For the last two decades, there has been a growing argument that “social capital” derived from human relationships has an influence on various aspects of social phenomena. In many such studies, it is pointed out that social capital has two aspects social relationships as “network” and “trust” associated with such relationships. However, there has been a tendency for them to be discussed separately and they have not been integrated into one concept of social capital.
In this paper, we would like to define the ‘tie’ of human relationships and ‘strength of tie’ among the component concepts of social capital in a formal manner, and try to define the ‘trust’ mechanism as a function that maps ‘one's act counting on other people's actions’ into its feasibility. We will then explore the empirical credibility of such formalization by analyzing survey data.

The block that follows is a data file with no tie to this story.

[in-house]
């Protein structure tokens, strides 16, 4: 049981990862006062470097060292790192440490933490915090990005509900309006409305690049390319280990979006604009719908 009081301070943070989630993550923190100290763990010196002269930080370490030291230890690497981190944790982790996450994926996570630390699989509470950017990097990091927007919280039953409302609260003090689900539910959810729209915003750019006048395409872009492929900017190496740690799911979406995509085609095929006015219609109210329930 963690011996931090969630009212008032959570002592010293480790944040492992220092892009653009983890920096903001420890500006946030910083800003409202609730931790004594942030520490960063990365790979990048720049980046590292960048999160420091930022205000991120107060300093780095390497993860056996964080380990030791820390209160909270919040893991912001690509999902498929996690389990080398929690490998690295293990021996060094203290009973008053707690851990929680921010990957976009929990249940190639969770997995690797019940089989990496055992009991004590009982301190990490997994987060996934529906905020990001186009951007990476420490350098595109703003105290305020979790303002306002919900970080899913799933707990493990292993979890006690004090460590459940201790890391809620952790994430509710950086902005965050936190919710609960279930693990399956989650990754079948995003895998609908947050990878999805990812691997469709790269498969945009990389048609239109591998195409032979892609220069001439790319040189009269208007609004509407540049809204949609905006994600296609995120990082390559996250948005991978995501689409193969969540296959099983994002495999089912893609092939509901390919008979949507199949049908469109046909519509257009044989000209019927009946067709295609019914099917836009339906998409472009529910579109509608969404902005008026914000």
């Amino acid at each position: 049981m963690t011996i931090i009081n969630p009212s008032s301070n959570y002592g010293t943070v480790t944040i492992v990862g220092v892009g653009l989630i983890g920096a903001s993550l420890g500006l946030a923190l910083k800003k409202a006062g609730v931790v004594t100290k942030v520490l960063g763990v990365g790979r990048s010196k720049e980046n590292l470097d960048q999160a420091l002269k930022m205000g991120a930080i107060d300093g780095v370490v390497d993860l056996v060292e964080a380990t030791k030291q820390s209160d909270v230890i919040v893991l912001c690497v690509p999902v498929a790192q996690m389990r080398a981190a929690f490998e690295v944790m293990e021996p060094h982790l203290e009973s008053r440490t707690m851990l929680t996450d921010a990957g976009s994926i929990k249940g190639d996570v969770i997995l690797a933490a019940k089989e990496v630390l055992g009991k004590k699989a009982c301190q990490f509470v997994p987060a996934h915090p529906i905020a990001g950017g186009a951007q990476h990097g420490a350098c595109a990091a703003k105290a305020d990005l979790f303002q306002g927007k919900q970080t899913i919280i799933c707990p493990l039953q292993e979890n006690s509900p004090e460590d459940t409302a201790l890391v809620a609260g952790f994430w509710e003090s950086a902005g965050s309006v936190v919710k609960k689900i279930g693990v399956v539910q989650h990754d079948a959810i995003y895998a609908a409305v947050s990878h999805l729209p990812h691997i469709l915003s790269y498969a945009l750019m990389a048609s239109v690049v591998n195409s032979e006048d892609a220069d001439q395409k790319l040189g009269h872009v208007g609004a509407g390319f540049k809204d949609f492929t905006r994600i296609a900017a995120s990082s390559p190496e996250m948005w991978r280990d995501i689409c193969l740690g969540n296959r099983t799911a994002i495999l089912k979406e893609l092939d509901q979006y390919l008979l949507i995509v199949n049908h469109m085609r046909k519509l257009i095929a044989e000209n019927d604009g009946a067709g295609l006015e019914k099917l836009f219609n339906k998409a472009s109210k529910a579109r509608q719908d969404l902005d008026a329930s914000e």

In the following two sections, we will make clear related problems. First, we try to distinguish the ‘feasibility of one's acts which count on other people's actions’ from the probability of other people's action. In our view, one will never calculate an expected utility using the probability of other people's actions in everyday life. He/she will only judge whether his/her act counting on other people's actions is feasible or not. In the next section, we will distinguish the ‘trust’ mechanism from the ‘confidence’ mechanism according to Luhmann. We see their difference as a difference in domain of feasibility that each mechanism concerns.